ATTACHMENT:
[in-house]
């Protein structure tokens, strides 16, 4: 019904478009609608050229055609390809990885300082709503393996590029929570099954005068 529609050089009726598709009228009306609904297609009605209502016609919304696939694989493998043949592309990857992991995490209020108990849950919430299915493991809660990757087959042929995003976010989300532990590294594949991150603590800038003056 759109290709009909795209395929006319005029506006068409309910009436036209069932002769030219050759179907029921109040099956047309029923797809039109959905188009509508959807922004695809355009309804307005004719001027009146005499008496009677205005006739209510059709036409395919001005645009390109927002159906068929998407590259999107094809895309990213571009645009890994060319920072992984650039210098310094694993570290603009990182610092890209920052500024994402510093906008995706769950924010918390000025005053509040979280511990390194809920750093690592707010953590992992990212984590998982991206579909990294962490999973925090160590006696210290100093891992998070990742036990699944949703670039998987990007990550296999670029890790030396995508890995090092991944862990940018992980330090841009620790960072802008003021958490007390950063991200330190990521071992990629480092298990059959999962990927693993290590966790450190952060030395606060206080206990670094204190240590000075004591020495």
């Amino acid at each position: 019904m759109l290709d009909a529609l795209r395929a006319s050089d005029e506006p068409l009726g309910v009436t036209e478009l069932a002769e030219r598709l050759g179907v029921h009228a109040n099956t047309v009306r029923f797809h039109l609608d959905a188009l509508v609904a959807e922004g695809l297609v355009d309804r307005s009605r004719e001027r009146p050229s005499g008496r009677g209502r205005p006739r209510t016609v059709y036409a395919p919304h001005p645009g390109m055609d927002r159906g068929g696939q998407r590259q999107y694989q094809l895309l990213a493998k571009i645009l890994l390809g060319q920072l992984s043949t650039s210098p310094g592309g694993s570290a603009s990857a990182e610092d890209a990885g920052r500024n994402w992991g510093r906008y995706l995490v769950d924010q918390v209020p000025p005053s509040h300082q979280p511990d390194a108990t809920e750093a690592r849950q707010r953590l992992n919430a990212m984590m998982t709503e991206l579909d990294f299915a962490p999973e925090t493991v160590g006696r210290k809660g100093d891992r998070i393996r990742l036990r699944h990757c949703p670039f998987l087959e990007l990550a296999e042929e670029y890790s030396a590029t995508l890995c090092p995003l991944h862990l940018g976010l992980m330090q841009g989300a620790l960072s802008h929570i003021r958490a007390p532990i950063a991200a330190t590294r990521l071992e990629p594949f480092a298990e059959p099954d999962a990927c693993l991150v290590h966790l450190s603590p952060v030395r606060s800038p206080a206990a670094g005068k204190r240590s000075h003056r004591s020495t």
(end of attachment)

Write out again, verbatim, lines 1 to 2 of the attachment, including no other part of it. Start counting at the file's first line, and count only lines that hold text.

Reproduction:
[in-house]
């Protein structure tokens, strides 16, 4: 019904478009609608050229055609390809990885300082709503393996590029929570099954005068 529609050089009726598709009228009306609904297609009605209502016609919304696939694989493998043949592309990857992991995490209020108990849950919430299915493991809660990757087959042929995003976010989300532990590294594949991150603590800038003056 759109290709009909795209395929006319005029506006068409309910009436036209069932002769030219050759179907029921109040099956047309029923797809039109959905188009509508959807922004695809355009309804307005004719001027009146005499008496009677205005006739209510059709036409395919001005645009390109927002159906068929998407590259999107094809895309990213571009645009890994060319920072992984650039210098310094694993570290603009990182610092890209920052500024994402510093906008995706769950924010918390000025005053509040979280511990390194809920750093690592707010953590992992990212984590998982991206579909990294962490999973925090160590006696210290100093891992998070990742036990699944949703670039998987990007990550296999670029890790030396995508890995090092991944862990940018992980330090841009620790960072802008003021958490007390950063991200330190990521071992990629480092298990059959999962990927693993290590966790450190952060030395606060206080206990670094204190240590000075004591020495």